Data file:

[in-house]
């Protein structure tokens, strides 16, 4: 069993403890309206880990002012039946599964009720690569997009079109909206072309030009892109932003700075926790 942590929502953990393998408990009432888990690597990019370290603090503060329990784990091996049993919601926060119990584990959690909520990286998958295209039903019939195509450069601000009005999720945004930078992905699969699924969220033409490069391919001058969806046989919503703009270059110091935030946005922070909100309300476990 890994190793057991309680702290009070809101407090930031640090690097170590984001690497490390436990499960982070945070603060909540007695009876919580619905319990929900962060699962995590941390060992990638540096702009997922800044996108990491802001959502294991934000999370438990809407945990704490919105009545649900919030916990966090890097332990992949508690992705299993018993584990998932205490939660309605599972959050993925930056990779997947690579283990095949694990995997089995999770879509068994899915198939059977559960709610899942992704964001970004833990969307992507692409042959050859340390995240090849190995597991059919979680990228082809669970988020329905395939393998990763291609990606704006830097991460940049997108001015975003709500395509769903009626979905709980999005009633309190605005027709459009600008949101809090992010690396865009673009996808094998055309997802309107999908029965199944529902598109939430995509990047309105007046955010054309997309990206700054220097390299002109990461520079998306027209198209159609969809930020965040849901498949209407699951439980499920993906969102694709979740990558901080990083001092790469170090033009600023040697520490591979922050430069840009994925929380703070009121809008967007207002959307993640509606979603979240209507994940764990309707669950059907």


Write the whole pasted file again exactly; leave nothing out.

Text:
[in-house]
């Protein structure tokens, strides 16, 4: 069993403890309206880990002012039946599964009720690569997009079109909206072309030009892109932003700075926790 942590929502953990393998408990009432888990690597990019370290603090503060329990784990091996049993919601926060119990584990959690909520990286998958295209039903019939195509450069601000009005999720945004930078992905699969699924969220033409490069391919001058969806046989919503703009270059110091935030946005922070909100309300476990 890994190793057991309680702290009070809101407090930031640090690097170590984001690497490390436990499960982070945070603060909540007695009876919580619905319990929900962060699962995590941390060992990638540096702009997922800044996108990491802001959502294991934000999370438990809407945990704490919105009545649900919030916990966090890097332990992949508690992705299993018993584990998932205490939660309605599972959050993925930056990779997947690579283990095949694990995997089995999770879509068994899915198939059977559960709610899942992704964001970004833990969307992507692409042959050859340390995240090849190995597991059919979680990228082809669970988020329905395939393998990763291609990606704006830097991460940049997108001015975003709500395509769903009626979905709980999005009633309190605005027709459009600008949101809090992010690396865009673009996808094998055309997802309107999908029965199944529902598109939430995509990047309105007046955010054309997309990206700054220097390299002109990461520079998306027209198209159609969809930020965040849901498949209407699951439980499920993906969102694709979740990558901080990083001092790469170090033009600023040697520490591979922050430069840009994925929380703070009121809008967007207002959307993640509606979603979240209507994940764990309707669950059907």